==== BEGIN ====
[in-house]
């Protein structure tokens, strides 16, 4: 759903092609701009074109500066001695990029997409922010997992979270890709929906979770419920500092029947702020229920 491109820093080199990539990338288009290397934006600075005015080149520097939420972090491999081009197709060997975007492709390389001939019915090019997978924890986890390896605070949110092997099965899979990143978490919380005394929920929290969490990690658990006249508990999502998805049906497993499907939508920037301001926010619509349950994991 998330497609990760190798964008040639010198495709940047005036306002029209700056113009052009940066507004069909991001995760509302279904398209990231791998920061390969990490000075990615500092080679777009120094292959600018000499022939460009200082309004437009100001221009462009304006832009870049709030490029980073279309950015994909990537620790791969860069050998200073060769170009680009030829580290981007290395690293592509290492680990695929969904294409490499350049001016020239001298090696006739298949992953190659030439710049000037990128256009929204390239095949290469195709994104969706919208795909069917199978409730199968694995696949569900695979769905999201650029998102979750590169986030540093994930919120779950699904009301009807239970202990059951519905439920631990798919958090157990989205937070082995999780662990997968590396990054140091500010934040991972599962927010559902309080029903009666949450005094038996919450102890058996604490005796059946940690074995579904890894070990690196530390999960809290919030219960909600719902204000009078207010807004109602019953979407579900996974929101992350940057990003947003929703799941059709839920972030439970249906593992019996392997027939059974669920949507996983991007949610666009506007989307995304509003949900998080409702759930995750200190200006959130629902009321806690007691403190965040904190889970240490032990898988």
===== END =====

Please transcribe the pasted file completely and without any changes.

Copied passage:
[in-house]
């Protein structure tokens, strides 16, 4: 759903092609701009074109500066001695990029997409922010997992979270890709929906979770419920500092029947702020229920 491109820093080199990539990338288009290397934006600075005015080149520097939420972090491999081009197709060997975007492709390389001939019915090019997978924890986890390896605070949110092997099965899979990143978490919380005394929920929290969490990690658990006249508990999502998805049906497993499907939508920037301001926010619509349950994991 998330497609990760190798964008040639010198495709940047005036306002029209700056113009052009940066507004069909991001995760509302279904398209990231791998920061390969990490000075990615500092080679777009120094292959600018000499022939460009200082309004437009100001221009462009304006832009870049709030490029980073279309950015994909990537620790791969860069050998200073060769170009680009030829580290981007290395690293592509290492680990695929969904294409490499350049001016020239001298090696006739298949992953190659030439710049000037990128256009929204390239095949290469195709994104969706919208795909069917199978409730199968694995696949569900695979769905999201650029998102979750590169986030540093994930919120779950699904009301009807239970202990059951519905439920631990798919958090157990989205937070082995999780662990997968590396990054140091500010934040991972599962927010559902309080029903009666949450005094038996919450102890058996604490005796059946940690074995579904890894070990690196530390999960809290919030219960909600719902204000009078207010807004109602019953979407579900996974929101992350940057990003947003929703799941059709839920972030439970249906593992019996392997027939059974669920949507996983991007949610666009506007989307995304509003949900998080409702759930995750200190200006959130629902009321806690007691403190965040904190889970240490032990898988």